Due to oscillations in temperature, snow melts and creates a layer of ice that prevents grazing. Severe winters have long been a feature of Mongolian existence – they are called “dzud” – but are now becoming more and more frequent, Mundy said.
As a result, herders who have lived for generations in the great outdoor spaces are being forced into urban drift.
Victims and villains
As the world lurches toward cleaner and more renewable energy sources, one of the many ironies Mundy encountered was how deadly and unjust the drive to secure those materials can be for those on the frontlines.
Around the town of Kolowezi in the conflict-scarred and poverty-crushed Congo, he saw “enormous natural wealth – and huge poverty and infant mortality.” The area is rich in cobalt – a key component in lithium batteries, as well as smartphones. This vast natural richness is not filtering down to the inhabitants – even to those eking out an entrepreneurial existence by supplying it themselves.
“You walk through this area, and the people have these mine shafts behind their houses and children playing around, and underground these young men are hammering away,” he recalled. Conditions are perilous: “There is no health and safety regulation.”
While loud voices in the West demand the reform of artisanal mining and a halt to the use of child labor, the barriers to change are steep.
“I met child miners…but child labor is a symptom of a wider problem,” he said. “The reason they are mining is that they are not in school, and they are not given school due to corruption, both local and foreign.”
A potentially more perilous meeting took place in Brazil’s shrinking Amazon rainforest.
It’s a violent location. Mundy recalls sitting at an outside eatery in the town of Boca de Acre when a man staggered past. He had been severely stabbed in the gut. Before venturing into the even more dangerous jungle, Mundy acquired the services of a Brazilian private military contractor.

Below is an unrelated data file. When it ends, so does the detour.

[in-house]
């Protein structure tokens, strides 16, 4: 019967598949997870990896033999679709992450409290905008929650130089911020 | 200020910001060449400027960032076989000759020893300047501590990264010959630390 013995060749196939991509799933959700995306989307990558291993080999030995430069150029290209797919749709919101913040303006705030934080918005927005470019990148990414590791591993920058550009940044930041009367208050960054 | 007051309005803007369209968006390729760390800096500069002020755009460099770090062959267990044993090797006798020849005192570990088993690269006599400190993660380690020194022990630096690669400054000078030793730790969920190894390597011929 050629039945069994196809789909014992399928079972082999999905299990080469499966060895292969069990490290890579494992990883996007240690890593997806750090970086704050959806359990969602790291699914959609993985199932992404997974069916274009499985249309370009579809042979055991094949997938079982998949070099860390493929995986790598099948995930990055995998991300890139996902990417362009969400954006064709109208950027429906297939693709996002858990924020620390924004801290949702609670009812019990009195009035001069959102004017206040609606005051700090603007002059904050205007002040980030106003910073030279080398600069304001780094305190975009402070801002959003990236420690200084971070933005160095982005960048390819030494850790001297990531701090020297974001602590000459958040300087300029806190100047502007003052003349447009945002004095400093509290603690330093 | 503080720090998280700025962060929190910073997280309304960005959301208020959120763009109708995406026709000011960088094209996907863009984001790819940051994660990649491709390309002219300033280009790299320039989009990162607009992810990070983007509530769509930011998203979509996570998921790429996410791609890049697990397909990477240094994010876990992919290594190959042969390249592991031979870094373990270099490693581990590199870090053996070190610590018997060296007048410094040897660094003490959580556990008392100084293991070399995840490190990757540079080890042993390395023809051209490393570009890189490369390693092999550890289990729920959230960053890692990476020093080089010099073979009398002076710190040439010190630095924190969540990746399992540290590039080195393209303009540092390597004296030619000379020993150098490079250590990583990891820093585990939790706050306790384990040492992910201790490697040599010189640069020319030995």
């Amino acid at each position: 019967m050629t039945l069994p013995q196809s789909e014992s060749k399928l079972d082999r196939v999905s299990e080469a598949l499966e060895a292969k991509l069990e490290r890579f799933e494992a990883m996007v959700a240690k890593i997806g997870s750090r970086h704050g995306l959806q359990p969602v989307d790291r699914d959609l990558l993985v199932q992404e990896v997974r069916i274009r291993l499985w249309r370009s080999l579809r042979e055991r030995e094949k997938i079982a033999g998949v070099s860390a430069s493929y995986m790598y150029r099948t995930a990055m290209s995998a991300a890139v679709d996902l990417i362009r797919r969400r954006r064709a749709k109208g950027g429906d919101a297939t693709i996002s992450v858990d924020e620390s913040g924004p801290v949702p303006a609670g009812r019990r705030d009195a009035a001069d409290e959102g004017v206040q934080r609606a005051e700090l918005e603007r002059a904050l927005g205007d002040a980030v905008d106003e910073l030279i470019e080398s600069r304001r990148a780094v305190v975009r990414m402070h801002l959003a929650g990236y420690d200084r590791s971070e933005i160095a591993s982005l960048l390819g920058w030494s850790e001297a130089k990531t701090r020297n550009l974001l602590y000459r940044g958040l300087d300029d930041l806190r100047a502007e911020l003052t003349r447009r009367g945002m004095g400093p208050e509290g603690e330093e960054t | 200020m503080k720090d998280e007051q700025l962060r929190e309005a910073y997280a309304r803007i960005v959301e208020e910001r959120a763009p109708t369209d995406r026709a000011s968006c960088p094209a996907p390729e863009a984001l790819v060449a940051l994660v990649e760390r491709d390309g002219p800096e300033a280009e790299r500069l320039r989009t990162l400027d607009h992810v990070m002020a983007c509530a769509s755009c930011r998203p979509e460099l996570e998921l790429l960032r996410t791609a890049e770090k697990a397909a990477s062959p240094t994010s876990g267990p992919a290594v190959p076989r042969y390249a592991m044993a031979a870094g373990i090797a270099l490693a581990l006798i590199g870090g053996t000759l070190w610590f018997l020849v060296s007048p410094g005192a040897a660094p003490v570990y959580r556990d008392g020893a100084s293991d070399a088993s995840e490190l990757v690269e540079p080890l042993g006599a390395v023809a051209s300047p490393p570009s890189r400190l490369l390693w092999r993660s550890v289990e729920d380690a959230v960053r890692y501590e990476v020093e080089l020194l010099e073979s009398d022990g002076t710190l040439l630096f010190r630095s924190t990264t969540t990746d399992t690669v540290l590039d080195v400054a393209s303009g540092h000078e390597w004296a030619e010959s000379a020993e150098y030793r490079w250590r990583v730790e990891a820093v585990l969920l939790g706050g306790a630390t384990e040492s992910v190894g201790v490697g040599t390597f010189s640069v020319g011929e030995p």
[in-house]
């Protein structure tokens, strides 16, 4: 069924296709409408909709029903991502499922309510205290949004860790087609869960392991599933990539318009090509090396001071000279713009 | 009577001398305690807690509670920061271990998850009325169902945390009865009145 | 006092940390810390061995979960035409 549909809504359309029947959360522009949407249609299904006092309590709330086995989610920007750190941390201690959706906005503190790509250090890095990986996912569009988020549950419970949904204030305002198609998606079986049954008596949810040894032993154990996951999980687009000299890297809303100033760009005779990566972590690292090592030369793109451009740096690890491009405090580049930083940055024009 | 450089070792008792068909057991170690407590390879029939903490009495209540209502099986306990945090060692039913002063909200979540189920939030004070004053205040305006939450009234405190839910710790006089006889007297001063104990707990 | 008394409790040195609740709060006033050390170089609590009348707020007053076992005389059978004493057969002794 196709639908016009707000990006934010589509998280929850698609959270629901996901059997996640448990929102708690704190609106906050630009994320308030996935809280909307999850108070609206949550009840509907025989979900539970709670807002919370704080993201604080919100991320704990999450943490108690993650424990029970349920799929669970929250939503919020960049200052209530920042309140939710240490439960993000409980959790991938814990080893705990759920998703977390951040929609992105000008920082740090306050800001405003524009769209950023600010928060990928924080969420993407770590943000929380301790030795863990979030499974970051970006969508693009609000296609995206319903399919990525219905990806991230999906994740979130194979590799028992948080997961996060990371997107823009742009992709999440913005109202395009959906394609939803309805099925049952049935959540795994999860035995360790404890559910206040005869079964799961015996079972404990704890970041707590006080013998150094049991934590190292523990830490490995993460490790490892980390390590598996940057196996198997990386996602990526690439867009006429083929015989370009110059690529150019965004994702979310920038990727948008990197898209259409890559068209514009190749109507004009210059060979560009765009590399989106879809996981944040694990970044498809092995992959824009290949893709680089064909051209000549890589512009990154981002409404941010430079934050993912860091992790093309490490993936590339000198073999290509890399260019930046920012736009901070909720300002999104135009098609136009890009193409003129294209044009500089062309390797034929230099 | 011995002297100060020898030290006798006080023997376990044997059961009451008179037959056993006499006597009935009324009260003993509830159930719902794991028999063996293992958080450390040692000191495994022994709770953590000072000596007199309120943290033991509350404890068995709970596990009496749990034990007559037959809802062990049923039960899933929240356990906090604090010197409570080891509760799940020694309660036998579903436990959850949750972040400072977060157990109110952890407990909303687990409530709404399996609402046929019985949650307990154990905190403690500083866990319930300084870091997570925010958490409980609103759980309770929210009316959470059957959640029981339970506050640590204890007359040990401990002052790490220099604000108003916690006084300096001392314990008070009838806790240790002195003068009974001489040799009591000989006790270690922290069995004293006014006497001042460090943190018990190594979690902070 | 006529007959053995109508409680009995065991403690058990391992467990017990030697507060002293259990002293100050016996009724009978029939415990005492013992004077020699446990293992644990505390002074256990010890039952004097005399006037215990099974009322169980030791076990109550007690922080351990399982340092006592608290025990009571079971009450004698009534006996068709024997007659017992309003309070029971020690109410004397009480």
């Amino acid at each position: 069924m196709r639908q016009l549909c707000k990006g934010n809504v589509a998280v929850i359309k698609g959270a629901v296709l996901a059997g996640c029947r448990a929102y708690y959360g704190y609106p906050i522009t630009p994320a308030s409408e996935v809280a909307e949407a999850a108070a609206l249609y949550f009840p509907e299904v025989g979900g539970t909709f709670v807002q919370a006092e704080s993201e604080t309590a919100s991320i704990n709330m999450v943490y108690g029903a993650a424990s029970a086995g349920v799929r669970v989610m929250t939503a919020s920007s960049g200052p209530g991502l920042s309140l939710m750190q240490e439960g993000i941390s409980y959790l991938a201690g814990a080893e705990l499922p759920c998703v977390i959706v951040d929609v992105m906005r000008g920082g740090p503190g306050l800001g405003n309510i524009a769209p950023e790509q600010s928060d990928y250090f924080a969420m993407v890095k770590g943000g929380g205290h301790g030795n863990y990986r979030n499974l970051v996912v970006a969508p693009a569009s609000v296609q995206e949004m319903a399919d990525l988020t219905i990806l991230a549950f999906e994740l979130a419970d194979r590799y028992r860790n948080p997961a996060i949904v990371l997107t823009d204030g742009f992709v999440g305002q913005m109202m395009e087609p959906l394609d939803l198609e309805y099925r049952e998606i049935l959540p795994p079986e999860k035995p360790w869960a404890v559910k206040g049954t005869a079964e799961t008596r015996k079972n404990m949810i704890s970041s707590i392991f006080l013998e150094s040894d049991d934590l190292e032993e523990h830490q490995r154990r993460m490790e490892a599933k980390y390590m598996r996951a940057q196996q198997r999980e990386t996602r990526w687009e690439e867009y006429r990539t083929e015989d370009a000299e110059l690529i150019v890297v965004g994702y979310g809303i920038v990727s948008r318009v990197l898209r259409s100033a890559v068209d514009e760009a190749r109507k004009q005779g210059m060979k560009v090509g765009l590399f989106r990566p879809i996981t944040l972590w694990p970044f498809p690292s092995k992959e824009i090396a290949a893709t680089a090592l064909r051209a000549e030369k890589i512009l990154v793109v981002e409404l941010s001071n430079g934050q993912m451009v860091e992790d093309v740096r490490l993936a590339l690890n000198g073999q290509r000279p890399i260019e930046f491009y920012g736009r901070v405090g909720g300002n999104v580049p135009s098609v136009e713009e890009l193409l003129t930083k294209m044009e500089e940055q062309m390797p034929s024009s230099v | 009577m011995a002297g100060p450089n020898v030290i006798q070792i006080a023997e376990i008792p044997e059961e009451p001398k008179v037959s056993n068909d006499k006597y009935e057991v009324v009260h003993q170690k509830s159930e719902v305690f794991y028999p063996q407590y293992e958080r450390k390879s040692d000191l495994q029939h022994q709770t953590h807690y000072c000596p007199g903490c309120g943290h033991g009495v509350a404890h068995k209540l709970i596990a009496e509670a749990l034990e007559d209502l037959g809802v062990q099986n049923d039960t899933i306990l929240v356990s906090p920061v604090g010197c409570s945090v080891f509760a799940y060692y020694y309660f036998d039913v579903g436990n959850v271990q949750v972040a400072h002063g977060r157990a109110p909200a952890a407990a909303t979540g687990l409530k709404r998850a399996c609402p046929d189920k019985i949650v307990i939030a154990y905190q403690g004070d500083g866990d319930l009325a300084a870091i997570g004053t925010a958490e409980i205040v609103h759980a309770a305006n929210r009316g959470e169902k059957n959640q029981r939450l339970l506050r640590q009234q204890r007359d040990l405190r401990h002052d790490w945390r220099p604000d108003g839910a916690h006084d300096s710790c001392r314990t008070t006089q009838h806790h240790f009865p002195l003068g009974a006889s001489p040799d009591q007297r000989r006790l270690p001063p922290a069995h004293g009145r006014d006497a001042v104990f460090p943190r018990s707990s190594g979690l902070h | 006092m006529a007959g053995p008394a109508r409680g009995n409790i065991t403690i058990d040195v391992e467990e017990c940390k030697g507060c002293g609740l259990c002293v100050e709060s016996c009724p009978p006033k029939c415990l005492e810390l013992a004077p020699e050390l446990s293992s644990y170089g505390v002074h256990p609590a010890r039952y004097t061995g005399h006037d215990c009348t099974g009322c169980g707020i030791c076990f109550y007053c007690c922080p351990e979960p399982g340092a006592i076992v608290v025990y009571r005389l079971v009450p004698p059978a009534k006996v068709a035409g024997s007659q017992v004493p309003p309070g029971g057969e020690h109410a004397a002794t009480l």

Biking down a trail, Mundy and his bodyguard spotted “a huge plume of smoke coiling up from the forest.” Warily, the two probed forward. Out of a circle of blazing trees appeared a menacing figure: A “fierce looking” one-eyed man, hefting a machete in one hand and a jerry can full of fuel in the other.
To Mundy’s surprise – “I think it shows the sense of immunity under (President Jair) Bolsonaro” – the man, who identified himself as “Enzio,” agree to talk to the British reporter.
He explained that he was burning down forest to clear grazing for cattle, and planned to start a family in the formerly virgin location.
“He said to me, ‘Is not like your country, it is difficult to earn money so this is how you move up in the world. I don’t have the options you have,’” Mundy recalled. “I am glad I heard his story as, although his activity is so destructive, we have to listen to people like that.”
Mundy found himself feeling empathy.
“Some people would see Enzio as a villain,” Mundy admits. “But he illustrates the complexities of the issue.”
The second part of this interview will run in Asia Times on Wednesday.